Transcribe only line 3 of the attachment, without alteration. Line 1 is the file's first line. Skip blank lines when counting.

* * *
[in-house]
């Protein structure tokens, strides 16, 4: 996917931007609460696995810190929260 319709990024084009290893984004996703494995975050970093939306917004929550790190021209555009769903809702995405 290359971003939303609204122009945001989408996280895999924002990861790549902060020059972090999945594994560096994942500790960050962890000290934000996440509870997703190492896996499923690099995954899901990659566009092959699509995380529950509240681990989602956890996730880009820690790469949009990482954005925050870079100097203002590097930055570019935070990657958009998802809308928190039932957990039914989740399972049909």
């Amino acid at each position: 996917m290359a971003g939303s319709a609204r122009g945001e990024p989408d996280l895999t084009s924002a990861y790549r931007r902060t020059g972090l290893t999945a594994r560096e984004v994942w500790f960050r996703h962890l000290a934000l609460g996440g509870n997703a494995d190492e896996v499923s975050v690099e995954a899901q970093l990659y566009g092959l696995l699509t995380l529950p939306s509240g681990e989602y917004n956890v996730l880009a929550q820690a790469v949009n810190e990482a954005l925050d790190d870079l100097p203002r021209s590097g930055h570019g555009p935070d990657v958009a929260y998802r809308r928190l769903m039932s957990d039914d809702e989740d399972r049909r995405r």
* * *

């Amino acid at each position: 996917m290359a971003g939303s319709a609204r122009g945001e990024p989408d996280l895999t084009s924002a990861y790549r931007r902060t020059g972090l290893t999945a594994r560096e984004v994942w500790f960050r996703h962890l000290a934000l609460g996440g509870n997703a494995d190492e896996v499923s975050v690099e995954a899901q970093l990659y566009g092959l696995l699509t995380l529950p939306s509240g681990e989602y917004n956890v996730l880009a929550q820690a790469v949009n810190e990482a954005l925050d790190d870079l100097p203002r021209s590097g930055h570019g555009p935070d990657v958009a929260y998802r809308r928190l769903m039932s957990d039914d809702e989740d399972r049909r995405r």